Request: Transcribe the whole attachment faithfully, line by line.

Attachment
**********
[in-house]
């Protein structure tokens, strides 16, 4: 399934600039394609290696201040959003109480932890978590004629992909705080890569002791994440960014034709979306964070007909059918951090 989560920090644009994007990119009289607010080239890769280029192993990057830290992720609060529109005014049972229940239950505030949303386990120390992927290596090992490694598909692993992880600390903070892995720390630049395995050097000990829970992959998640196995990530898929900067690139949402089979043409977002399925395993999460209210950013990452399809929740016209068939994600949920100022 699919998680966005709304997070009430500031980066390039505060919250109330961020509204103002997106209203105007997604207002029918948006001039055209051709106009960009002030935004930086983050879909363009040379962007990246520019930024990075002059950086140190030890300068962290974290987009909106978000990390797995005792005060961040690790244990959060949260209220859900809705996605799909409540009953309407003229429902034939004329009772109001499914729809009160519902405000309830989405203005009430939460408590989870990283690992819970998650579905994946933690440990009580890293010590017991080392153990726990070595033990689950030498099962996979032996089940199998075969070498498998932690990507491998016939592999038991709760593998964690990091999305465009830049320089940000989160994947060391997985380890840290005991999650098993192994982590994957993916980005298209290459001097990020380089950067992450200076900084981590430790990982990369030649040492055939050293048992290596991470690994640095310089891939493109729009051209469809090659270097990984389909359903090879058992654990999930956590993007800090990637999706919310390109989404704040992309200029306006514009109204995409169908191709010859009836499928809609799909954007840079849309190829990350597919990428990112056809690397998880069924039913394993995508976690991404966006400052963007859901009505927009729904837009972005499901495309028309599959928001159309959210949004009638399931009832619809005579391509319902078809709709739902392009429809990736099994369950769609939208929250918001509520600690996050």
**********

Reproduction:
[in-house]
């Protein structure tokens, strides 16, 4: 399934600039394609290696201040959003109480932890978590004629992909705080890569002791994440960014034709979306964070007909059918951090 989560920090644009994007990119009289607010080239890769280029192993990057830290992720609060529109005014049972229940239950505030949303386990120390992927290596090992490694598909692993992880600390903070892995720390630049395995050097000990829970992959998640196995990530898929900067690139949402089979043409977002399925395993999460209210950013990452399809929740016209068939994600949920100022 699919998680966005709304997070009430500031980066390039505060919250109330961020509204103002997106209203105007997604207002029918948006001039055209051709106009960009002030935004930086983050879909363009040379962007990246520019930024990075002059950086140190030890300068962290974290987009909106978000990390797995005792005060961040690790244990959060949260209220859900809705996605799909409540009953309407003229429902034939004329009772109001499914729809009160519902405000309830989405203005009430939460408590989870990283690992819970998650579905994946933690440990009580890293010590017991080392153990726990070595033990689950030498099962996979032996089940199998075969070498498998932690990507491998016939592999038991709760593998964690990091999305465009830049320089940000989160994947060391997985380890840290005991999650098993192994982590994957993916980005298209290459001097990020380089950067992450200076900084981590430790990982990369030649040492055939050293048992290596991470690994640095310089891939493109729009051209469809090659270097990984389909359903090879058992654990999930956590993007800090990637999706919310390109989404704040992309200029306006514009109204995409169908191709010859009836499928809609799909954007840079849309190829990350597919990428990112056809690397998880069924039913394993995508976690991404966006400052963007859901009505927009729904837009972005499901495309028309599959928001159309959210949004009638399931009832619809005579391509319902078809709709739902392009429809990736099994369950769609939208929250918001509520600690996050």